It's your own time that you are wasting!

If Michael Gove was to announce an immediate 50% pay rise for all teachers you can guarantee that a sizeable section of the profession would be up-in-arms: "How DARE he dictate the pay rises for teachers?! We want 175%!"

I read with interest today the opinions of a teacher on twitter. "We taught the 12x table because 12p made a shilling. That's practical. Gove wants to teach it because we used to. That's ideology." I will return to this later.

There is a real problem emerging in the UK education system. Currently many changes are being made. I believe it's called an overhaul. It's fair to say that the changes are required because both Higher Education and Employers complain about the quality of many school leavers' skills when entering the next phase of their lives. Anyone who argue for the Status Quo as it stands at the moment needs to step away from education. Whilst there is something to be said for letting a new approach have time to become effective, there is something to be said for stopping what is clearly a system that is no longer working.

There are in my opinion many reasons why education is no longer fit-for-purpose. I do not wish to go into them here, but I would say that the ego-driven agendas of certain individuals in education are starting to have an effect on my impression of teaching. Why are some teachers (i.e. people possessing QTS) so intent on ignoring the direction of the Department for Education? How very dare they? I am a fairly decent member of society. I respect the authority that some people have by virtue of their position. I also respect people who are reasonable and decent. You know the sort: they do a good job, don't lie or cheat, have good manners and they don't take more than is due to them. If they think that the curriculum needs to change, tell me what to teach and when. But don't tell me how :)

Simple values.

Back to the problem. In education there are groups of people with their own personal and political agenda. Nothing unusual there. I've seen this in several workplaces outside of education. But I have never seen the blatant self-promotion that is dependent on putting-down a potential solution so that they can be seen as the next-best-thing. I have seen people in education who are quick to slam a worthwhile venture even when they are phenomenally less qualified than the person bringing the new approach. Teaching should not be a popularity contest with the person with the largest internet presence being the decider of policy in the UK.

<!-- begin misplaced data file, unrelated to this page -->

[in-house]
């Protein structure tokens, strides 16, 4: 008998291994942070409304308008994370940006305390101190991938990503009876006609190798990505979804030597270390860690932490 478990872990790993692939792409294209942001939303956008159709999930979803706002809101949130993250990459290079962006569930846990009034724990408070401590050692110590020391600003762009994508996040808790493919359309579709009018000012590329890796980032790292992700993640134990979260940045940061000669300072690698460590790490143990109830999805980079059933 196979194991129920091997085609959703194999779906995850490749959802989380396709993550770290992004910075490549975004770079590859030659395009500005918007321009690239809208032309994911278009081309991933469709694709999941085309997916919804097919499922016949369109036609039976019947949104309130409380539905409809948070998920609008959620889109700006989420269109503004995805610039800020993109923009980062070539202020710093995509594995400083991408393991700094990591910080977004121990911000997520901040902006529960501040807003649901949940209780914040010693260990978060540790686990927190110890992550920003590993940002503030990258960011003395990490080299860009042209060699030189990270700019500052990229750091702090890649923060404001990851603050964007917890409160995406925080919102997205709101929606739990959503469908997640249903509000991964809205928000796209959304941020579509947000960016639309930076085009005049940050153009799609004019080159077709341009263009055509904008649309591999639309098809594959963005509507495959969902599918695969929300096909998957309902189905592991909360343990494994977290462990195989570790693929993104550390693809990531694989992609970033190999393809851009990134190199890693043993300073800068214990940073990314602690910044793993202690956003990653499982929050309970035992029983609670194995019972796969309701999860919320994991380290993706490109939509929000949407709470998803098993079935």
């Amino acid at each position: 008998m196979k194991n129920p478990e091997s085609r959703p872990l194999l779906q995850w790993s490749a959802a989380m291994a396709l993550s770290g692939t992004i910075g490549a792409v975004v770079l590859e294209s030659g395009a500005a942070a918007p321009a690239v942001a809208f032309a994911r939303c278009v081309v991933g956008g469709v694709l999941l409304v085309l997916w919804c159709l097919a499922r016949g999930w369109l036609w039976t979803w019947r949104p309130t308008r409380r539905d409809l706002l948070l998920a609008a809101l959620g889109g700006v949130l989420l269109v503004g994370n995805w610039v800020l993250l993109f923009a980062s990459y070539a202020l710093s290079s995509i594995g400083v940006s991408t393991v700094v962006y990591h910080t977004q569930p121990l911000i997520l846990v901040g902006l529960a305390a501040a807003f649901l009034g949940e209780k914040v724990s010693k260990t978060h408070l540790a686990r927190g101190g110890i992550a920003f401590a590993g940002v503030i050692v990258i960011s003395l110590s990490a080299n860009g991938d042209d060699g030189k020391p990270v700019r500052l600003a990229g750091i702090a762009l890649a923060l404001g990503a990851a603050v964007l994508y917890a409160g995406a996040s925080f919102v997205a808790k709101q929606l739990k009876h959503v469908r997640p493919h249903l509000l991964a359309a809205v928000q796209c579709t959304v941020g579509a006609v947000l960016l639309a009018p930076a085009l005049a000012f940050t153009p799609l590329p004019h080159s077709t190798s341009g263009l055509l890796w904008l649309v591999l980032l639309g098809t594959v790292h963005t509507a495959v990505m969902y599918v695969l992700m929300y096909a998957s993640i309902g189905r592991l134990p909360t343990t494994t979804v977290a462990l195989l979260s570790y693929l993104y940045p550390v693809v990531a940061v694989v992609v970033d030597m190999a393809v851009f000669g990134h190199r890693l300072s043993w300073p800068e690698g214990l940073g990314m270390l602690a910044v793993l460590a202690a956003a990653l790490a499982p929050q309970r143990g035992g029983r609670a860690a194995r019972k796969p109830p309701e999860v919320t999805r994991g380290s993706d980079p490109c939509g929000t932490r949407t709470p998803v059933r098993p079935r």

Going back to the 12 times table comment. I'm a Maths teacher in a secondary school. I know that those children in education who are fluent in the times tables have a distinct advantage over those that aren't fluent. I see no reason why we can't get children to start with a basic grounding in numeracy through the use of rote-learning. The higher-order thinking can still happen, but developing a suitable canon of mathematical knowledge  must be an early goal for all pupils. In the same way I think that pupils should also learn certain texts by rote. The understanding can be refined later but the rigour associated with learning by rote is a suitable life skill. It shouldn't be the only one that is acquired though.

Much of what is proposed in the new National Curriculum will be good and suitable. No doubt there will be little agreement between all teachers. This isn't acceptable in my opinion. Equally troubling is the voicing of opinions by seemingly qualified people. The person who challenged the appropriateness of teaching the 12x tables? This is from his website:

"I teach technology journalism as a specialism at City University and have lectured Sheffield University and Cardiff University journalism students."

Suitably qualified? You decide. But don't take too long. It's your own time that you're wasting.